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From the Live Wire Brain of Eileen Dreyer comes BRAIN DEAD

Timmie Leary-Parker has just come home. It's the last place she wants to be, and she's doing the last thing she wants to do. But her father, succumbing to Alzheimer's disease, needs her. Unfortunately, Timmie's discovers the only place that can handle her father is also the deadliest place in town. In her fight to unearth the terrible secrets kept in Puckett, Missouri's newest medical facility, she enlists the help of burned out, Pulitzer Prize winning reporter Daniel Murphy. So how do both of them end up in more jeopardy than the people they're trying to save?


"Jesus, Murphy, what happened?"

There was blood on his face, all down the front of his shirt, caked in his hair. There were bruises and scrapes on his knuckles, a couple of good rips in what was probably his only sports coat, and a funny catch to his breathing Timmie recognized all too well. Either Murphy had run afoul of the only grizzly in the state of Missouri, or he'd had the crap beaten out of him.

Timmie didn't even notice her nylon snag on the hardwood floor as she dropped to her knees next to him. "Murphy?"


At least he was getting his eyes open. Timmie tossed aside her bat to check his pulse. A little fast, but not thready. Not slow and bounding, which would have signaled a head injury. She lifted both eyelids to make sure his pupils were round and reactive to light. They were. Timmie also saw a spark of cognizance flickering in that deceptive green. He was in there, he just hadn't decided whether or not he wanted to make an appearance.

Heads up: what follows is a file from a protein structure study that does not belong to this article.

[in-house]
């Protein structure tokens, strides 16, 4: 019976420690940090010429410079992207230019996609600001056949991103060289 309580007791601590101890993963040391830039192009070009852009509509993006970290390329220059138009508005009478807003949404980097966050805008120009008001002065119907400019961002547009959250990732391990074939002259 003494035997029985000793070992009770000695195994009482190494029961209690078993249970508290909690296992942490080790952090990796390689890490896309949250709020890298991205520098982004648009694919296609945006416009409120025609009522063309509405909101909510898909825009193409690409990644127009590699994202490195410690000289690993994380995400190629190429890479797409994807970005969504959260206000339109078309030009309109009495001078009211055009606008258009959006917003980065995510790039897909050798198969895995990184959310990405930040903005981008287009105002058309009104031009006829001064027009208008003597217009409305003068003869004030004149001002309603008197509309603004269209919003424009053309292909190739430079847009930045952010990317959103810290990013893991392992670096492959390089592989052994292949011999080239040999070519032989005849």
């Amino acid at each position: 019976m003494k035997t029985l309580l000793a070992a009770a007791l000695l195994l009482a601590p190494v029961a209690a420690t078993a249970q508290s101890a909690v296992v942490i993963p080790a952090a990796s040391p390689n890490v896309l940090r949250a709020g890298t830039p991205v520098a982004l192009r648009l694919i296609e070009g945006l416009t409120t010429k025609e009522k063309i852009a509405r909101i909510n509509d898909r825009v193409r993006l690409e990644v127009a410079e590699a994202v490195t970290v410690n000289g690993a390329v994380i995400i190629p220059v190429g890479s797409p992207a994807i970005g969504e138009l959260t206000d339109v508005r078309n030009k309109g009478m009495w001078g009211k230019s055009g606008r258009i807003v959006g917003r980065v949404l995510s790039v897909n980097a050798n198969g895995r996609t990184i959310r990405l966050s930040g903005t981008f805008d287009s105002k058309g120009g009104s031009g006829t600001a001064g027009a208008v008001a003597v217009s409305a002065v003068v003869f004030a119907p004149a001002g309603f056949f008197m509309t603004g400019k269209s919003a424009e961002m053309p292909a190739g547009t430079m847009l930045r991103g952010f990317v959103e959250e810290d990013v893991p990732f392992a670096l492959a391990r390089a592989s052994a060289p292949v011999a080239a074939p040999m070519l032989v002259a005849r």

"Oh, Murphy!" she called as if he were a kid she wanted to come out and play. Unbuttoning his shirt and pulling his tie loose, she did a quick assessment with knowing hands to find a couple of lumps behind one ear, an impressive cut at the hairline, and more than one tender area over left ribs and right kidney.

"Come on. You got all the way to my house. Now tell me what happened."

He blew out a breath and flinched. So did Timmie. She could have stoked a bunsen burner on that breath.

She sat back, disgusted at them both. At him for having evidently jumped off the wagon right into a bar fight and herself for feeling disappointed.

"Tell me what happened or I'll roll you right back out the door," she demanded, ready to get back up.

He didn't open his eyes again. "You're going to tell me...I had a drink."

"I don't think it'll come as a surprise to you."

He nodded his head fractionally and winced again. "Couldn't seem to...get here without a little painkiller."

"So you got beaten up before you got drunk?"

That at least got one eye open. "I'm not drunk, Leary. Trust me...I know the difference."

"And you got beaten up how?"

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